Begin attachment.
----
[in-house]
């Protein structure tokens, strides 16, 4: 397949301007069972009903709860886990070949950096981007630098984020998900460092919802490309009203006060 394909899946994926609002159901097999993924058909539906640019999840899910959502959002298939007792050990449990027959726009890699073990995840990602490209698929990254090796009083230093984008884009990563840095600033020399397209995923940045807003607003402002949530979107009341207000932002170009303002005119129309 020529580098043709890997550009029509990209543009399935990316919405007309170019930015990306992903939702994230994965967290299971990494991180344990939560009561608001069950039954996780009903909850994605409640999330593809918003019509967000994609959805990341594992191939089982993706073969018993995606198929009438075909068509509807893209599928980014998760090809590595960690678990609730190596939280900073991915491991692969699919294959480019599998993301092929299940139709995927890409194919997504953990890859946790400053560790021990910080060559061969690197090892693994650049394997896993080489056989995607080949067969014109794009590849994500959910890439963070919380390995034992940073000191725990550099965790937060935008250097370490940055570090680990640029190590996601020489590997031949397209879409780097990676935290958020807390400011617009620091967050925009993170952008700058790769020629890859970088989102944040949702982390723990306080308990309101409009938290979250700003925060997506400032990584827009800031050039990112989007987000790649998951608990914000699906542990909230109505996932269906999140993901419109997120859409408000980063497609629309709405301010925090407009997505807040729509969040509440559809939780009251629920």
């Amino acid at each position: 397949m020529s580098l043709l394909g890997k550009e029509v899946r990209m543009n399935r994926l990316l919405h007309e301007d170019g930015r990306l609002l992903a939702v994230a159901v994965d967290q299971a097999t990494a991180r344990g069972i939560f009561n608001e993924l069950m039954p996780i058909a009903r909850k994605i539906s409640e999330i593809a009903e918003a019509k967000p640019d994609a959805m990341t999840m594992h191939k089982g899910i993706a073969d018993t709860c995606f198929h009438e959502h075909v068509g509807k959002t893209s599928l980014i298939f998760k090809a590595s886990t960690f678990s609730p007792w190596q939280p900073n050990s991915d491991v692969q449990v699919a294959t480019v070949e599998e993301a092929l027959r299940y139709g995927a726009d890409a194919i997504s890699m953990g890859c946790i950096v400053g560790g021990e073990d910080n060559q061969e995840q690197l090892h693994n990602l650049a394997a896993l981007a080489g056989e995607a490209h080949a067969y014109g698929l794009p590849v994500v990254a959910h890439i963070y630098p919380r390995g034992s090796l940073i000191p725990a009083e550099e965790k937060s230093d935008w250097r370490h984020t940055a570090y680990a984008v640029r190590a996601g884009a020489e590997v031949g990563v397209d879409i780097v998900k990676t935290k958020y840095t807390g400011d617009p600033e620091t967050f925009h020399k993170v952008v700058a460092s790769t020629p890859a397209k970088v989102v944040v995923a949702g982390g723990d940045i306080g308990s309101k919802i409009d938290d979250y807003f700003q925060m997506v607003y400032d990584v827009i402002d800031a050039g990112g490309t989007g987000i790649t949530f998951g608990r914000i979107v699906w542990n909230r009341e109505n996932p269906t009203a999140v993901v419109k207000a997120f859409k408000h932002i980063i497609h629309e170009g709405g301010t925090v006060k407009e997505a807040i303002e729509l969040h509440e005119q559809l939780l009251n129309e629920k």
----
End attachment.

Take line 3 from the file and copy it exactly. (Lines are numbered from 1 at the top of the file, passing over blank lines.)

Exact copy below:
């Amino acid at each position: 397949m020529s580098l043709l394909g890997k550009e029509v899946r990209m543009n399935r994926l990316l919405h007309e301007d170019g930015r990306l609002l992903a939702v994230a159901v994965d967290q299971a097999t990494a991180r344990g069972i939560f009561n608001e993924l069950m039954p996780i058909a009903r909850k994605i539906s409640e999330i593809a009903e918003a019509k967000p640019d994609a959805m990341t999840m594992h191939k089982g899910i993706a073969d018993t709860c995606f198929h009438e959502h075909v068509g509807k959002t893209s599928l980014i298939f998760k090809a590595s886990t960690f678990s609730p007792w190596q939280p900073n050990s991915d491991v692969q449990v699919a294959t480019v070949e599998e993301a092929l027959r299940y139709g995927a726009d890409a194919i997504s890699m953990g890859c946790i950096v400053g560790g021990e073990d910080n060559q061969e995840q690197l090892h693994n990602l650049a394997a896993l981007a080489g056989e995607a490209h080949a067969y014109g698929l794009p590849v994500v990254a959910h890439i963070y630098p919380r390995g034992s090796l940073i000191p725990a009083e550099e965790k937060s230093d935008w250097r370490h984020t940055a570090y680990a984008v640029r190590a996601g884009a020489e590997v031949g990563v397209d879409i780097v998900k990676t935290k958020y840095t807390g400011d617009p600033e620091t967050f925009h020399k993170v952008v700058a460092s790769t020629p890859a397209k970088v989102v944040v995923a949702g982390g723990d940045i306080g308990s309101k919802i409009d938290d979250y807003f700003q925060m997506v607003y400032d990584v827009i402002d800031a050039g990112g490309t989007g987000i790649t949530f998951g608990r914000i979107v699906w542990n909230r009341e109505n996932p269906t009203a999140v993901v419109k207000a997120f859409k408000h932002i980063i497609h629309e170009g709405g301010t925090v006060k407009e997505a807040i303002e729509l969040h509440e005119q559809l939780l009251n129309e629920k």